New research suggests that manipulating the kinds of bacteria that live in the gut might lead to a new way to treat millions of children suffering from chronic malnutrition. Key takeaways from the studies published in Science and Cell.
—What they did: Researchers culled intestinal bacteria from babies and toddlers in Malawi, where malnutrition is a serious problem, and transferred them into mice for study.
—The findings: Healthy microbes can help get the most out of a poor diet. Animals with the better kind grew better, even though they didn't eat more, or more nutritiously.
—Why gut bacteria: Gut bacteria do more than simply break down food for digestion. They synthesize particular vitamins and micronutrients, and influence immune responses, for example.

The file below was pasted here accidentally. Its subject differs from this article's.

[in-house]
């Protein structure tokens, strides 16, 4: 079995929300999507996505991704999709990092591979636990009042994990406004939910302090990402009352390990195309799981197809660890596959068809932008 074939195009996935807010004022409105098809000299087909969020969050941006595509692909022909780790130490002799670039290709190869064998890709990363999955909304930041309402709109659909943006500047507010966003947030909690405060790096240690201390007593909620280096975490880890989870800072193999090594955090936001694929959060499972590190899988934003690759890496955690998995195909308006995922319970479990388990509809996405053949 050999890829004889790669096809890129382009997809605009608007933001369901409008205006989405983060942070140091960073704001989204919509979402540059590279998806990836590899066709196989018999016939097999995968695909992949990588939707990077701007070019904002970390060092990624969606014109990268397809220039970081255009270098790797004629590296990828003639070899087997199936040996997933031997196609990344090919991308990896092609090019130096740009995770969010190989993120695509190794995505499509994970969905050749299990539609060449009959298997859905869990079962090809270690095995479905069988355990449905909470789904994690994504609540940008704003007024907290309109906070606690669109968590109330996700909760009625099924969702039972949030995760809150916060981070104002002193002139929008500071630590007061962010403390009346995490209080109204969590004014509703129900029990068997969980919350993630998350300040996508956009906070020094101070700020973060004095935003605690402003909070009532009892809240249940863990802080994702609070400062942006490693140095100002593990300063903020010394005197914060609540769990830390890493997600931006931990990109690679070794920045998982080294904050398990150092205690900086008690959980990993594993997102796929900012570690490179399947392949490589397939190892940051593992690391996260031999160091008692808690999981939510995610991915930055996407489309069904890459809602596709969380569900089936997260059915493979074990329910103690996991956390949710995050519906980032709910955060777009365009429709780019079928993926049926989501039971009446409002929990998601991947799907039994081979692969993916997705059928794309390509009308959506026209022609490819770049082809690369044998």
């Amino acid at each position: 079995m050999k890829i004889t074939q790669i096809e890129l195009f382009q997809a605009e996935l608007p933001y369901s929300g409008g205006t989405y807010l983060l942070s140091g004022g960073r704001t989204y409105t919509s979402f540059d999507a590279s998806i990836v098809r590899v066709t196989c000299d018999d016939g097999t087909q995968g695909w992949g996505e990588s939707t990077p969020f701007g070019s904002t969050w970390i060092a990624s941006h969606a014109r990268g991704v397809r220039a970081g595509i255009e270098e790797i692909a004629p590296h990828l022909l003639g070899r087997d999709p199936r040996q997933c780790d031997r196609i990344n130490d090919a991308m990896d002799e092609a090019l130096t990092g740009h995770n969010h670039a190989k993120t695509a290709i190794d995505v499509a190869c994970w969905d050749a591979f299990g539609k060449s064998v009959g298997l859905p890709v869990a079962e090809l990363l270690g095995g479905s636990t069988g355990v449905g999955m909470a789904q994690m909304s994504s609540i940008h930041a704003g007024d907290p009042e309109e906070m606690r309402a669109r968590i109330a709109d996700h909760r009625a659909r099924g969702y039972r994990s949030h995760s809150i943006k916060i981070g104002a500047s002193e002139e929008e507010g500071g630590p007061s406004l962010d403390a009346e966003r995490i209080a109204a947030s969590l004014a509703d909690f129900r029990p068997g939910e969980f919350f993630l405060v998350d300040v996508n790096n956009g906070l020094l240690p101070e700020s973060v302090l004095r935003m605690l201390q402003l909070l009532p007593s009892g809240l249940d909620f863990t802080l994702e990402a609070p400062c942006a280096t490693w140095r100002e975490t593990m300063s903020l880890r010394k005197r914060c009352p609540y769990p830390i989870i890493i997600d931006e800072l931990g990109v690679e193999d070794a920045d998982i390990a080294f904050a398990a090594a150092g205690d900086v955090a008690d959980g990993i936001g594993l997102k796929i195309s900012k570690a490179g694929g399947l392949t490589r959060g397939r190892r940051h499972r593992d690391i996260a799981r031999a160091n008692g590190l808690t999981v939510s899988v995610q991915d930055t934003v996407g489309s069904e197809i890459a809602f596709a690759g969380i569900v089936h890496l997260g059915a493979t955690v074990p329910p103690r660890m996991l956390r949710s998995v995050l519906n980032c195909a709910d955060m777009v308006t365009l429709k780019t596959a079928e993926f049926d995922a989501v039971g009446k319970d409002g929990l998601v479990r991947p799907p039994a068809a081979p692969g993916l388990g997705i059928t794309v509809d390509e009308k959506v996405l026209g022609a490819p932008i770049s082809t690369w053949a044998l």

—How do you alter gut bacteria: In the U.S., doctors sometimes perform fecal transplants to alter the gut bacteria of patients suffering certain intestinal diseases. When it comes to malnutrition, the goal would be to build healthy gut bacteria from the start. Researchers are exploring nutrients in breast milk.
—What's next: More research is needed before the approach can be tested in children.